Shin Godzilla (2016)

Shin Godzilla first published by Little White Lies

Godzilla first struck Tokyo in Ishiro Honda’s eponymous tokusatsu kaiju eiga (live-action monster movie) from 1954, in which the saurian monster from the ocean’s depths embodied the destruction and aftermath of hydrogen bombs dropped on Hiroshima and Nagasaki by the Americans at the end of the Second World War, and Japan’s enduring anxieties over America’s nuclear tests in the Pacific. Since then, the colossal creature has appeared in 29 films produced by Toho (thus holding the world record for longest continuously running film franchise), as well as having several American incarnations. So one might imagine that there can be nothing new about the lumbering lizard king – yet Hideaki Anno and Shinji Higuchi’s Shin Godzilla (literally ‘New Godzilla’, although it also comes with an alternative worldwide title Godzilla Resurgence) works hard to be different, and to evolve the series.

For a start, this is a reboot (admittedly, Toho’s third), set in a contemporary Japan that has never previously encountered Godzilla in any of his iterations, and that is genuinely taken by surprise – indeed, left initially incredulous – when a gigantic aquatic beast surfaces in Tokyo Bay. Godzilla fans may be surprised too, as this particular version of the monster at first looks strikingly different from the creature of canon: smaller, and more inclined to horizontal postures, as it crawls along the Tama River on all fours, sending boats and buildings scattering before its shuffling forward momentum. Yet this irradiated avatar keeps evolving and growing, soon taking on Godzilla’s more familiar form, only with a much larger tail and some awesome new defensive capabilities.

If this film rings the changes on Godzilla, it does much the same for Japan’s 20th and 21st centuries. For while we do at one point glimpse black-and-white photos of a devastated Hiroshima, and hear about the unregulated dumping of nuclear waste on the ocean floor, the later expressly took place “60 years ago”, while the former occurred in the time of one character’s grandmother – which is to say that the real-life events inspiring the original Godzilla now happened several generations in the past. Meanwhile the mutating dinosaur has come to reflect more recent Japanese disasters: specifically, the 2011 triple whammy of the Tōhoku earthquake, the ensuing tsunami, and the subsequent meltdowns at the Fukushima Daiichi Nuclear Power Plant complex.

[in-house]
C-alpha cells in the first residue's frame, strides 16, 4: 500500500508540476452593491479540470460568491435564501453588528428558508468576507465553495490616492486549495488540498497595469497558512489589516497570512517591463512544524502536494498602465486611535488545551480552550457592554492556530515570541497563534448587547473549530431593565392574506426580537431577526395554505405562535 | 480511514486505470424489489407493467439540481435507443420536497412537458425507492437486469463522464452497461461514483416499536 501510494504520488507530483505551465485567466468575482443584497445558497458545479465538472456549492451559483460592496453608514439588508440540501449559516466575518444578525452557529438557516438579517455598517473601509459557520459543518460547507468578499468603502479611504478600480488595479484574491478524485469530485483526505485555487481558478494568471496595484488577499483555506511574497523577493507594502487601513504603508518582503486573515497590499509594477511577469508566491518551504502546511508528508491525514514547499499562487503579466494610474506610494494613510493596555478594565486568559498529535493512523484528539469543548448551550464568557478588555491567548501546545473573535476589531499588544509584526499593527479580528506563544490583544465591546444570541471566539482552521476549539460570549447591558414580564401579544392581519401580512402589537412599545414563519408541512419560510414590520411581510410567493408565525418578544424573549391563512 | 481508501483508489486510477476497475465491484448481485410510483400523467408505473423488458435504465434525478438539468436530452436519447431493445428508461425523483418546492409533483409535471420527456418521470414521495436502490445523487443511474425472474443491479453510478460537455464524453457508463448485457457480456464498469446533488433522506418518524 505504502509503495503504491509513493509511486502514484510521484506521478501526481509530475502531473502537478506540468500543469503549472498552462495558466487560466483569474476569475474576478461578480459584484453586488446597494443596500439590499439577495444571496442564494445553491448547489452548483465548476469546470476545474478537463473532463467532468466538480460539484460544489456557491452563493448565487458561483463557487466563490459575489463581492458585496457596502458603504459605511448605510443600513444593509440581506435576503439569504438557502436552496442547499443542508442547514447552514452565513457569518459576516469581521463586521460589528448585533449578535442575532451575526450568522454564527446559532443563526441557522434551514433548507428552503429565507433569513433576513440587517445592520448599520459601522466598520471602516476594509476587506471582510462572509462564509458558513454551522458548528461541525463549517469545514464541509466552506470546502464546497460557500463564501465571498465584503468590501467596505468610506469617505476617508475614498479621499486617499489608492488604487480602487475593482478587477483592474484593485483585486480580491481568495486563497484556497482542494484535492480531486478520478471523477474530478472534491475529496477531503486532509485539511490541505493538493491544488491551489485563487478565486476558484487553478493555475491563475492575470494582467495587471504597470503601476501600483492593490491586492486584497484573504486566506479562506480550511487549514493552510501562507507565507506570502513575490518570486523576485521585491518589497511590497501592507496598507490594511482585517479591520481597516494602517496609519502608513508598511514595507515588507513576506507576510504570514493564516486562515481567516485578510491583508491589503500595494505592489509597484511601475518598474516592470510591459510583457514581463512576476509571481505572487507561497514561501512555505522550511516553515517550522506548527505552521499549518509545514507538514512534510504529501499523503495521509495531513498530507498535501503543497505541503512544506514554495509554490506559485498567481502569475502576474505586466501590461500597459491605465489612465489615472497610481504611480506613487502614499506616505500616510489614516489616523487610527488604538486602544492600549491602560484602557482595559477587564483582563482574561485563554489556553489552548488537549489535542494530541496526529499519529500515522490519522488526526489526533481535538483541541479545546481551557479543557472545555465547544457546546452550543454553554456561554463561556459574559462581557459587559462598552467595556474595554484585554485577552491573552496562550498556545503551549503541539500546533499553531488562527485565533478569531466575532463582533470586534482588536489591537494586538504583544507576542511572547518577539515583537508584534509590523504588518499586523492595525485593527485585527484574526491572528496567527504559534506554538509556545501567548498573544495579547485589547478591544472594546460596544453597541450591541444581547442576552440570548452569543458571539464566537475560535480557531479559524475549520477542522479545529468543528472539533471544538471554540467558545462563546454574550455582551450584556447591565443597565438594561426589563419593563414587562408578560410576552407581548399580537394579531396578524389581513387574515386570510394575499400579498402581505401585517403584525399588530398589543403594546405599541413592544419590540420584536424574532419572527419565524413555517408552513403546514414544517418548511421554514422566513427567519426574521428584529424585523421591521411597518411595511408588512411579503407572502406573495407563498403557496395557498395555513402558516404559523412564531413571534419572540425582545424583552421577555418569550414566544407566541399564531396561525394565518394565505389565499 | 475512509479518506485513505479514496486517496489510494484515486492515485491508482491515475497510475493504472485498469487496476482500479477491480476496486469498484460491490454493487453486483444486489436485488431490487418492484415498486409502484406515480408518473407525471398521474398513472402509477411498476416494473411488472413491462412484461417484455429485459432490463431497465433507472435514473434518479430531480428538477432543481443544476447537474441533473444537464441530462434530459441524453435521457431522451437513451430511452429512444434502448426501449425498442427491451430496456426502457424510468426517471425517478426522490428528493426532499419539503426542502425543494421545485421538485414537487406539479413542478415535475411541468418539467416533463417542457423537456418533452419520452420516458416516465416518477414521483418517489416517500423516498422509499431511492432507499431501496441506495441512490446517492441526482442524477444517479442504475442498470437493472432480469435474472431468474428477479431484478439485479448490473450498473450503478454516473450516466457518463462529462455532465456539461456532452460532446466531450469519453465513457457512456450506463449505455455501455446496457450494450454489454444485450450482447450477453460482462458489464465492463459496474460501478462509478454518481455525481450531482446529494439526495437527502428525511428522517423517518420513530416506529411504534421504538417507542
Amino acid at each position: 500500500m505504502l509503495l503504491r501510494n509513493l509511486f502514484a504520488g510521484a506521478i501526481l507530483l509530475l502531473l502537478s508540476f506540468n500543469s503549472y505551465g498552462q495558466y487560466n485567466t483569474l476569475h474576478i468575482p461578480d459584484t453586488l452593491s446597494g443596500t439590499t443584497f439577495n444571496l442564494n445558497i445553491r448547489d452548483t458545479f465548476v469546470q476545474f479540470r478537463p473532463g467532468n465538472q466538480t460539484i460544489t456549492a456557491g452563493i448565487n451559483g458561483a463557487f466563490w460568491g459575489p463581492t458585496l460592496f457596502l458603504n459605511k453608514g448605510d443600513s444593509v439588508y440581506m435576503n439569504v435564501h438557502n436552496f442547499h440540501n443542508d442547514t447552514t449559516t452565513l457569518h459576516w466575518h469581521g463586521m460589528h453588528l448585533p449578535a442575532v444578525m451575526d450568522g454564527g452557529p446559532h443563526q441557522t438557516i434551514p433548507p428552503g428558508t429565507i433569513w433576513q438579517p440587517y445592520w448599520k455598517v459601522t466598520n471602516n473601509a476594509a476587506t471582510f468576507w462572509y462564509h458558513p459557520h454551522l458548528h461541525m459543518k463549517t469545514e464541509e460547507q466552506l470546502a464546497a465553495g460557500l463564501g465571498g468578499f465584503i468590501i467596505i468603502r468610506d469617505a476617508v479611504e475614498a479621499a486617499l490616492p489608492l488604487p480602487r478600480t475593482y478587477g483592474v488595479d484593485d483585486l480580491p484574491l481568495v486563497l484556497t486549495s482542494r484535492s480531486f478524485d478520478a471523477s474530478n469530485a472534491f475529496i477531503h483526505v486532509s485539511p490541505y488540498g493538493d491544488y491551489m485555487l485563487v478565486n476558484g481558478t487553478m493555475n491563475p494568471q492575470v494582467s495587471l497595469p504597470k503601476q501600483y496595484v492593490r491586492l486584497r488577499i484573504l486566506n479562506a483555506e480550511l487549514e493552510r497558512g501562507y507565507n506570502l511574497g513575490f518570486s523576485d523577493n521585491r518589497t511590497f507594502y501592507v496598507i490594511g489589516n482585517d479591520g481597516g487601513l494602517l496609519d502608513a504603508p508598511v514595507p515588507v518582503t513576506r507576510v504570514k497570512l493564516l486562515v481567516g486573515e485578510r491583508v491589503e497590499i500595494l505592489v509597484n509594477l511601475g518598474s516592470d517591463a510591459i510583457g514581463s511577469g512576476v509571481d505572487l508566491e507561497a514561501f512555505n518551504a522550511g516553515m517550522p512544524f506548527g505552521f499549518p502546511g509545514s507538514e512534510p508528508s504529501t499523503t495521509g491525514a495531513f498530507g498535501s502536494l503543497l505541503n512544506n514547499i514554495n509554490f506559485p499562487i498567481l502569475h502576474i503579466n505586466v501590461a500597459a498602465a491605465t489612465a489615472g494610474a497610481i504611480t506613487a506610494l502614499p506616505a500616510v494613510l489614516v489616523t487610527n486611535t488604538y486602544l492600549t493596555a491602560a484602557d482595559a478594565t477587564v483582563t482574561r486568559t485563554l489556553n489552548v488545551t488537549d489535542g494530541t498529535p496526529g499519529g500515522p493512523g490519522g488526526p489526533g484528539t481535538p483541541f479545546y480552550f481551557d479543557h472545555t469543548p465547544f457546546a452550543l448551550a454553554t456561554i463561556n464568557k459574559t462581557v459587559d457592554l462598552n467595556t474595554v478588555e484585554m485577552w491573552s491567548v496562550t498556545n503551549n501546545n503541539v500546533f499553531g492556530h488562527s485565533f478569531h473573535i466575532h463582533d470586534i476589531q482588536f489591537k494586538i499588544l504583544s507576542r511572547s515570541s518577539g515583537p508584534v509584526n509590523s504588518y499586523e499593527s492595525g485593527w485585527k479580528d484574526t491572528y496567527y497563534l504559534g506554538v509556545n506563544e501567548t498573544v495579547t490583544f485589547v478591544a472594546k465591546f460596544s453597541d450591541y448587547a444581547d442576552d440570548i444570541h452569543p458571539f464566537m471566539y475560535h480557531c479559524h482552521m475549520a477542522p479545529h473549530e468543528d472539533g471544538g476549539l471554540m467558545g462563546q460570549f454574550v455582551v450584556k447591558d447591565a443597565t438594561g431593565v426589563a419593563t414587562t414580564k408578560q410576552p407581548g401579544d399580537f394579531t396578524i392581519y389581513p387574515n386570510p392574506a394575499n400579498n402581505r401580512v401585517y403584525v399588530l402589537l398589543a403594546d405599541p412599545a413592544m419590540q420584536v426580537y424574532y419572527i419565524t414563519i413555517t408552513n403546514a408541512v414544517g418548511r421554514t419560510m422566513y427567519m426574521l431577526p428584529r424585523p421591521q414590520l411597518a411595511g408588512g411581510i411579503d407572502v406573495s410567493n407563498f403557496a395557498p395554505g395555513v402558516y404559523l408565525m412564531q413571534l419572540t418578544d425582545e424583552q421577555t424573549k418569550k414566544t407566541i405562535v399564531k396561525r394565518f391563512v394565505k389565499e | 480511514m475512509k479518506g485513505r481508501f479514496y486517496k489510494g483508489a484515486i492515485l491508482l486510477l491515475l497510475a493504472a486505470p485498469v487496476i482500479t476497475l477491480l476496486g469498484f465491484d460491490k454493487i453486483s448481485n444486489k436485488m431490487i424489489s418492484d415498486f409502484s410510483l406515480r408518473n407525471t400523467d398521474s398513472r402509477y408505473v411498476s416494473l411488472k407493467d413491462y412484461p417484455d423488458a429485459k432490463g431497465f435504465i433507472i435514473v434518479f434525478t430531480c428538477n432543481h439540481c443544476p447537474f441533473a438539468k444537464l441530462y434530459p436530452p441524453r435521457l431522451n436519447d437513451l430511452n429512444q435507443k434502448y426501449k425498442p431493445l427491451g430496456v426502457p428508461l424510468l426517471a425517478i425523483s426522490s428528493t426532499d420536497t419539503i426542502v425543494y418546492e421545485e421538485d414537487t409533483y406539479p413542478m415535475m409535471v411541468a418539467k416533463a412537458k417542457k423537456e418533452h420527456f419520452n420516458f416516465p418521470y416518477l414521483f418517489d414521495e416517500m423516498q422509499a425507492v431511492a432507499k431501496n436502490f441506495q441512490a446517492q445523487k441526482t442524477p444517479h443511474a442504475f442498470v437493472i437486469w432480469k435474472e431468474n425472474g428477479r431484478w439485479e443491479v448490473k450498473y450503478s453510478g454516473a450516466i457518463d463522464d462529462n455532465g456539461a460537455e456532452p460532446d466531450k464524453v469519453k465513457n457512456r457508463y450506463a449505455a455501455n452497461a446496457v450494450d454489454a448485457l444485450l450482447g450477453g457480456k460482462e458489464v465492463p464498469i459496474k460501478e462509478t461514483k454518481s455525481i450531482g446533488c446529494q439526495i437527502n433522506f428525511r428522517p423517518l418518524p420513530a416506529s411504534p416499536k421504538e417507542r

Those events are evoked not just by the spectacle of Godzilla emerging explosively from the sea to flood, flatten and irradiate nearby populated areas, but also by the sight of blue-suited government officials inspecting ruins, conducting mass evacuations, and eventually exposing themselves to radiation (like ‘the Fukushima 50‘) for the common good. There is also something about the way Shin Godzilla‘s narrative is mediated through rapid cut-ups of found footage, news reports, phone videos and more ‘objective’ filming that makes it seem very much a product of our own times, even as the creature itself combines old-fashioned puppetry and animatronics with new(ish) CGI.

Godzilla’s strange and ever-changing nature goes some way to compensate for effects that are at times decidedly ropey, much as the relentless pace of the action and editing (even when the creature is frozen and dormant for days) makes up for some very flat characterisation. Satomi Ishihara’s Japanese-American Presidential envoy Kayoko Ann Paterson is particularly annoying, all chirpy and superficial when those around her exhibit a more appropriate gravity, and uttering some of the film’s dumbest lines. Hiroki Hasegawa is better served as hero Rando Yaguchi, a maverick yet morose Deputy Chief Cabinet Secretary whose willingness to think outside the box propels a plot that is, despite some monster mayhem, focused for the most part on the human logistics and processes of emergency response. And with the adaptable Godzilla now undergoing constant metamorphosis, sequels could take on all manner of new forms.

© Anton Bitel